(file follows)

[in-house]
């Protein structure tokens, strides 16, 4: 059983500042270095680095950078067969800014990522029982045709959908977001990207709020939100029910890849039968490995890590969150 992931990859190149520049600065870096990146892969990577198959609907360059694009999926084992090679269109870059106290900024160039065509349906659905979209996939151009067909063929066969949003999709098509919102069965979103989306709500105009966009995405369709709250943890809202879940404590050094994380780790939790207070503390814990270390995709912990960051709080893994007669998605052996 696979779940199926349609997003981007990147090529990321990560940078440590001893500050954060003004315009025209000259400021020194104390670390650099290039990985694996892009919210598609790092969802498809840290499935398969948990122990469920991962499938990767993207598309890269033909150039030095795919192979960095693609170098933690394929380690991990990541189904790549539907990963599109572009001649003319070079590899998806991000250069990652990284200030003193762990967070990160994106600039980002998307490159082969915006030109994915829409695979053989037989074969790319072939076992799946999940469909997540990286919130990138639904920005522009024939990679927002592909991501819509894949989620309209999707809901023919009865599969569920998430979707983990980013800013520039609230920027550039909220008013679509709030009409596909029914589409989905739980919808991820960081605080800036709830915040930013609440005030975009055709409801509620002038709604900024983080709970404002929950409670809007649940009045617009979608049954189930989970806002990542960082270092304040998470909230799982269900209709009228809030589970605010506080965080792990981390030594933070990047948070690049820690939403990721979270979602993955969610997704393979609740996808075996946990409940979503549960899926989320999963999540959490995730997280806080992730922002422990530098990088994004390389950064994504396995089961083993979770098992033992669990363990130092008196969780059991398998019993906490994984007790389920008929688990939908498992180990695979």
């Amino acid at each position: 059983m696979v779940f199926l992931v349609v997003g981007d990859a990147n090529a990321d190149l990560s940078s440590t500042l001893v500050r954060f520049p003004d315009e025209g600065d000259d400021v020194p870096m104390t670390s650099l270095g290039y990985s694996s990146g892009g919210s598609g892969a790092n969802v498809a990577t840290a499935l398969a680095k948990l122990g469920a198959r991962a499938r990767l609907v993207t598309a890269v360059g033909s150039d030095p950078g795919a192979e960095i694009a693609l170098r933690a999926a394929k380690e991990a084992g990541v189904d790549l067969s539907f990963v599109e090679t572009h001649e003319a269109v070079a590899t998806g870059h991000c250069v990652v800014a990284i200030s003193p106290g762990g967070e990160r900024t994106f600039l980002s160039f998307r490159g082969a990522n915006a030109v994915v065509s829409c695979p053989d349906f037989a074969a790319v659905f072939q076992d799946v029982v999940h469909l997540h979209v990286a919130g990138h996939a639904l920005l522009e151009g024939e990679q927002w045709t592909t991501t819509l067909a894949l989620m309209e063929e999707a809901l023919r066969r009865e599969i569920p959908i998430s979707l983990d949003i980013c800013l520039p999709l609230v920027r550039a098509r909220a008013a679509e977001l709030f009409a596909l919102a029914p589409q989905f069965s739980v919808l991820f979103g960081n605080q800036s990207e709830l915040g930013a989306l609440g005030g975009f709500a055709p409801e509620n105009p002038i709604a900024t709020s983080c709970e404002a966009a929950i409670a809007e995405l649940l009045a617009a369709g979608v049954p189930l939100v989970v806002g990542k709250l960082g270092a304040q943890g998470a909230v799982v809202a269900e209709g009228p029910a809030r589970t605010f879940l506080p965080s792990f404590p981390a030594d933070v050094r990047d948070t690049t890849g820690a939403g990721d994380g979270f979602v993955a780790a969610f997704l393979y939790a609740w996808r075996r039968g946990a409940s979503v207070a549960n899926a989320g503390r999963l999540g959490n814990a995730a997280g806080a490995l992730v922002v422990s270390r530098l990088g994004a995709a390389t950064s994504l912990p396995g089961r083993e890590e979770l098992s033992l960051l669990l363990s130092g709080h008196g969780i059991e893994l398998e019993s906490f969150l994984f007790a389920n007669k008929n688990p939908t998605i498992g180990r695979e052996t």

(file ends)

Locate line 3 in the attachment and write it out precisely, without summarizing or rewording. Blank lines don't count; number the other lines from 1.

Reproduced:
């Amino acid at each position: 059983m696979v779940f199926l992931v349609v997003g981007d990859a990147n090529a990321d190149l990560s940078s440590t500042l001893v500050r954060f520049p003004d315009e025209g600065d000259d400021v020194p870096m104390t670390s650099l270095g290039y990985s694996s990146g892009g919210s598609g892969a790092n969802v498809a990577t840290a499935l398969a680095k948990l122990g469920a198959r991962a499938r990767l609907v993207t598309a890269v360059g033909s150039d030095p950078g795919a192979e960095i694009a693609l170098r933690a999926a394929k380690e991990a084992g990541v189904d790549l067969s539907f990963v599109e090679t572009h001649e003319a269109v070079a590899t998806g870059h991000c250069v990652v800014a990284i200030s003193p106290g762990g967070e990160r900024t994106f600039l980002s160039f998307r490159g082969a990522n915006a030109v994915v065509s829409c695979p053989d349906f037989a074969a790319v659905f072939q076992d799946v029982v999940h469909l997540h979209v990286a919130g990138h996939a639904l920005l522009e151009g024939e990679q927002w045709t592909t991501t819509l067909a894949l989620m309209e063929e999707a809901l023919r066969r009865e599969i569920p959908i998430s979707l983990d949003i980013c800013l520039p999709l609230v920027r550039a098509r909220a008013a679509e977001l709030f009409a596909l919102a029914p589409q989905f069965s739980v919808l991820f979103g960081n605080q800036s990207e709830l915040g930013a989306l609440g005030g975009f709500a055709p409801e509620n105009p002038i709604a900024t709020s983080c709970e404002a966009a929950i409670a809007e995405l649940l009045a617009a369709g979608v049954p189930l939100v989970v806002g990542k709250l960082g270092a304040q943890g998470a909230v799982v809202a269900e209709g009228p029910a809030r589970t605010f879940l506080p965080s792990f404590p981390a030594d933070v050094r990047d948070t690049t890849g820690a939403g990721d994380g979270f979602v993955a780790a969610f997704l393979y939790a609740w996808r075996r039968g946990a409940s979503v207070a549960n899926a989320g503390r999963l999540g959490n814990a995730a997280g806080a490995l992730v922002v422990s270390r530098l990088g994004a995709a390389t950064s994504l912990p396995g089961r083993e890590e979770l098992s033992l960051l669990l363990s130092g709080h008196g969780i059991e893994l398998e019993s906490f969150l994984f007790a389920n007669k008929n688990p939908t998605i498992g180990r695979e052996t």